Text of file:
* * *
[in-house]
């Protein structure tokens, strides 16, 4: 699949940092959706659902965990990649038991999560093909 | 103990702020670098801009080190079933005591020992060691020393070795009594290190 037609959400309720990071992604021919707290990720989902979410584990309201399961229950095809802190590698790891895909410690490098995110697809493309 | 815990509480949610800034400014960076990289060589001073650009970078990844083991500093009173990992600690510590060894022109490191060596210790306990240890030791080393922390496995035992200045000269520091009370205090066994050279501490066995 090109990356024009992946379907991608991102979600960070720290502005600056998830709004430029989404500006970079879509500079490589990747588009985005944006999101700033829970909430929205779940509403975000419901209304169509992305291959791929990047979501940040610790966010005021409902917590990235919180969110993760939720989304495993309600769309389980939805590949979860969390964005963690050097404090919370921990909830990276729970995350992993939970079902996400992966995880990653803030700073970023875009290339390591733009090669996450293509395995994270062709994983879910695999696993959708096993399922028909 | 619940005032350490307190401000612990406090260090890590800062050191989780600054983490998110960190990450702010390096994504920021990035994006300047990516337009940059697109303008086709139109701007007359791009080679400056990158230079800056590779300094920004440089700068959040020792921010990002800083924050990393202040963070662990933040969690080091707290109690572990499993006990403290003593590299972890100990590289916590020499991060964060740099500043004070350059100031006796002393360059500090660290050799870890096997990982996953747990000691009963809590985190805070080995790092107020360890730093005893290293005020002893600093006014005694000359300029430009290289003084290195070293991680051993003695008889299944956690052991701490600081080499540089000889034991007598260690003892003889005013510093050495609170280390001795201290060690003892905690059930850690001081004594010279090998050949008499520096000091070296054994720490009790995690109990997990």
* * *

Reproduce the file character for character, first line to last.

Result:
[in-house]
């Protein structure tokens, strides 16, 4: 699949940092959706659902965990990649038991999560093909 | 103990702020670098801009080190079933005591020992060691020393070795009594290190 037609959400309720990071992604021919707290990720989902979410584990309201399961229950095809802190590698790891895909410690490098995110697809493309 | 815990509480949610800034400014960076990289060589001073650009970078990844083991500093009173990992600690510590060894022109490191060596210790306990240890030791080393922390496995035992200045000269520091009370205090066994050279501490066995 090109990356024009992946379907991608991102979600960070720290502005600056998830709004430029989404500006970079879509500079490589990747588009985005944006999101700033829970909430929205779940509403975000419901209304169509992305291959791929990047979501940040610790966010005021409902917590990235919180969110993760939720989304495993309600769309389980939805590949979860969390964005963690050097404090919370921990909830990276729970995350992993939970079902996400992966995880990653803030700073970023875009290339390591733009090669996450293509395995994270062709994983879910695999696993959708096993399922028909 | 619940005032350490307190401000612990406090260090890590800062050191989780600054983490998110960190990450702010390096994504920021990035994006300047990516337009940059697109303008086709139109701007007359791009080679400056990158230079800056590779300094920004440089700068959040020792921010990002800083924050990393202040963070662990933040969690080091707290109690572990499993006990403290003593590299972890100990590289916590020499991060964060740099500043004070350059100031006796002393360059500090660290050799870890096997990982996953747990000691009963809590985190805070080995790092107020360890730093005893290293005020002893600093006014005694000359300029430009290289003084290195070293991680051993003695008889299944956690052991701490600081080499540089000889034991007598260690003892003889005013510093050495609170280390001795201290060690003892905690059930850690001081004594010279090998050949008499520096000091070296054994720490009790995690109990997990």